This is a continuation of last month’s column on cybersecurity, but with a very specific target. When I interviewed experts in the field, I was specifically looking for feedback on protecting critical infrastructure installations with respect to remote access only. Standard IT solutions and/or issues were not considered. The real question was how we protect these assets when remote access is needed and/or required.
It is obvious that IIoT is going to create a bastion of security issues according to Joe Weiss, an international cybersecurity expert who writes the Unfettered blog. Weiss has been involved with industrial security issues for a very long time, and he strongly believes that the moment we think of the control network in IT terms we are in trouble.
“Control solutions are different from IT, and they should be,” he stated. And the debate on shared networks vs. OT networks ensued. He cited the Ukraine power grid intrusion, which was determined to have occurred due to a SCADA node being remotely controlled. This attack is the first publicly acknowledged incident with consequences.
The resulting recommendations included using at least two factor authentications for remote access, which Weiss condones. Authorizing the device being used is paramount, as well as the user. For example, it is common for oil and gas companies to release specific laptops to remote users and implement network filters based on MAC addresses.
Weiss also pounded the table on the importance of logging all events. The best defense is a rearview mirror. His main point however is the device networks that are on the system-wide network that hackers can have access to. Such things as valves that are present and available on the network typically are not secured since they are connected to a host device which is.
"We have to think differently with IIoT," says Weiss. "Even a 4-20 mA current loop has been compromised creating havoc. People are not doing enough to secure their installations on remote access." But he concedes it depends on what the consequences are when the installation is in fact breached. There’s a difference between an email account and a nuclear reactor.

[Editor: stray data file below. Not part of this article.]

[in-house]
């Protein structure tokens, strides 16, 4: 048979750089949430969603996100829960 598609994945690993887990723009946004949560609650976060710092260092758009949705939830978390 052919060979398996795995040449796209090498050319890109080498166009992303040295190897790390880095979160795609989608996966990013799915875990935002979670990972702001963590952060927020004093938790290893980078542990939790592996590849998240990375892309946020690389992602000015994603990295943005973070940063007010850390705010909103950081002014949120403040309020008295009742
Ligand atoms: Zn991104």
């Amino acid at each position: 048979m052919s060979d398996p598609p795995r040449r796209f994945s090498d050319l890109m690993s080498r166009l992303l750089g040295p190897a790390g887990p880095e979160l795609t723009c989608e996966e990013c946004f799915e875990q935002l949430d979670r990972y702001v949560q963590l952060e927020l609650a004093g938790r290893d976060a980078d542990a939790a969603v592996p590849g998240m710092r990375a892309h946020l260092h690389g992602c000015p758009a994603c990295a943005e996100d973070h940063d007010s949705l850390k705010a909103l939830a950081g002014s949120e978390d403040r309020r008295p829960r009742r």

This is exactly the issue Marty Edwards, director of the Industrial Control Systems Cyber Emergency Response Team (ICS-CERT), has with remote access and the required authentication. Two and/or three factor authentication of the user and the device is necessary.
Edwards is risk-driven. He suggests that in order to assess your remote-access requirements you must do a risk assessment. There are “standards and references" documents on www.ics-cert.us-cert.gov. It’s a good place to start when trying to understand the long reach of remote access and its consequences. For example, check out Guide to Industrial Control Systems (ICS) Security. The DHS is using something called personal identification verification (PIV) in response to the President's directive HSPD-12 which Route1 supports, but no other solution does. But do you need that level of authentication? Edwards says yes, based on your risk assessment.
Remote-access solutions are needed due to the widespread use of mobile and personal devices. However, as Edwards states, “The tendency is to not have security.” He suggests the price point to implement security, which adds nothing to the bottom line, has to be commensurate with the risk assessment, as well. You wouldn’t spend $100/month to protect an email account, but you might for HMI remote access protection.
While he suggests that all HMI/SCADA nodes be disconnected from the Internet directly, access can still be gained using tunnels and standard corporate VPNs. VPN-type applications such as TeamViewer are not recommended for critical infrastructure. Again, however, he stresses that the outcome of the risk assessment is paramount on determining what the consequences can be, should a SCADA node be breached. The Ukraine issue caused a loss of power. No damage was done, as it was with Stuxnet. Maybe they got lucky.
Edwards goes on to mention that BYOD should not be tolerated at all due to the intrusion possibilities. Simply look at the availability of information from your phone that Pokémon Go application has been accused of accessing.
He also suggests that if a contractor needs remote access, then he should use a locked-down customer-supplied device, which has been authenticated by the IT group.
However, going back to the authentication issues, is a simple password enough? Remote access security is a process. The above two gentlemen agree on risk assessment and accessing the control network based on industrial requirements and with industrial authentication.
Risk assessment should be free, as such. Once that has been done, then the C-level executives have to get involved and buy in to provide budgets to do the work and provide the security platform. The fact that it is going to cost money could very easily derail the process, but you have to try. No one else will do it for us.
In my next column, I will share insights from Ian Verhappen, Steve Hechtman and Don Pearson. Their views will intrigue you.
Homepage image courtesy of hywards at FreeDigitalPhotos.net